O Nature, how you can be cruel.
A few weeks ago, I went out on a date with a guy who was looking for a casual sex kind of thing. Since I have a deadline for relationship lengths here in the city, and I'm not looking for anything serious anyway, I was intrigued and met up with him for a drink.
It was only a short date, over chocolate milk and a shared donut, nothing happened that would prove too scandalous for my ceramics friends to hear about, and we both came away from it agreeing, the next day, that there was a lot more of a friend vibe than a rip-each-others'-clothes-off chemistry.
The question was: what did I want to do? He was willing to try for a casual sex thing for the few months I'm still here, to see if the chemistry would work out. Me, I was more inclined to try for friends first, and maybe see about the sex later. I like making new friends, and I especially like the men I sleep with to be a friend (the best kind of lover is the one you can talk to before and after the sex), so I don't mind going in that order.
I don't think he was big on that, since I haven't heard from him since. Too bad, because he was a pretty good kisser.
Is it wrong to want more friends in your life, even if you will see so little of them?
As my countdown clock counts downward, as my last few months in San Francisco flit by, I'm finding old friends — ones that I lost or stopped seeing years ago — start to cycle back into my life. Peripherally or otherwise.
At Maker Faire two weekends ago, I ran into someone I've known for almost twelve years, but whom I haven't seen in probably three. It was one of those moments where I wasn't sure I recognized him, but he looked up when I said his name, and we ended up making my other friends wait a good ten minutes while we caught up on life. We made sure we still had each others' numbers. I was amused that the note he has about me in his digital address book said something along the lines of "cute girl, probably married by now". We made vague promises to do dinner again some time. Those might actually happen, because he actually seems determined that they do and followed up. It's flattering.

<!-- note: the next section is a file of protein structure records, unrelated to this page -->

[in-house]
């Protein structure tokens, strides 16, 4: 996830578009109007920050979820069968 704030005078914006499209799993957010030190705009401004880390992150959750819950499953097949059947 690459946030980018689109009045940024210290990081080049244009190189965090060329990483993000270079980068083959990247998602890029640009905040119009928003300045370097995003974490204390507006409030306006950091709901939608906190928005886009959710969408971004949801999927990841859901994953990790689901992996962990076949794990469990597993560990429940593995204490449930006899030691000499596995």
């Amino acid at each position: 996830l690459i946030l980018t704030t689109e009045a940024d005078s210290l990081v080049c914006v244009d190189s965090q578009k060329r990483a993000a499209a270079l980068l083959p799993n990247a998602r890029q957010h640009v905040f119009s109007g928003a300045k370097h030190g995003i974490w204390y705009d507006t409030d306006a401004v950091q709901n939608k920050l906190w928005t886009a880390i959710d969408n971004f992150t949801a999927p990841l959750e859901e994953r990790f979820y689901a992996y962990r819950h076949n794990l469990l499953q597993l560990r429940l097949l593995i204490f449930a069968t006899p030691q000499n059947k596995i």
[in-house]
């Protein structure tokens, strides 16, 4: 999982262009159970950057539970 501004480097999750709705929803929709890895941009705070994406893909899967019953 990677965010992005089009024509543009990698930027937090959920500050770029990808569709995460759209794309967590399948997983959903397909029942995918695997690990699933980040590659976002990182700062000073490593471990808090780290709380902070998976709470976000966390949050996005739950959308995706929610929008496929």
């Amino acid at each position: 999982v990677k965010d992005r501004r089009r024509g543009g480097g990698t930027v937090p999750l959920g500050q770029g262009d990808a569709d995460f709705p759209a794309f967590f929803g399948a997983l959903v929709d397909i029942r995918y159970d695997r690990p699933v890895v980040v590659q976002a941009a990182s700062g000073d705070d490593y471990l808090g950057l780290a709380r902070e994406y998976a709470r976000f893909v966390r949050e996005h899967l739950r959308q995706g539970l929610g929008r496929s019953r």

Not so flattering: on Friday I was at Off the Grid (finally made it) with my date, and a few people back in line I realized was another
There are other friends that I've let drift that I've been starting to think about again. The two friends that got married this weekend, but I had to miss out because of work and finances and other things that came up. The friend who moved to L.A. a couple of years ago, but I completely forgot she was there until she texted me on my birthday just as I was driving back from Disneyland. The friend whom I'm always reminded of when I eat pork belly (it's a flattering reminder, trust me!) or walk by Golden Gate University, where he goes/went to law school. The crew from Whiskey Thieves. Two or three nuts from high school that I haven't seen since our ten-year reunion. My ex-roommate. My college ex-roommate.
I need to make the effort to reach out to these friends, to all of these friends. And to the ones that are starting to drift into the months-of-not-seeing. A text just seems inadequate, but the problem with our modern method of having multiple ways to communicate means that the really meaningful way, the phone call, is too scary and too hard. Too much effort.
But I want to try. Because I feel, sometimes, that every friend — that is, everyone who is more than just an acquaintance — is a piece of me. And when I lose them, it leaves a hole. Some are bigger than others, of course. The biggest ones of all still pain me, months or years later; I've got a couple of those, one of which includes the guy from Friday. I thought that one was healed, and I guess it still is, but I still feel kind of empty. Well, emptier than I already had been feeling, sir.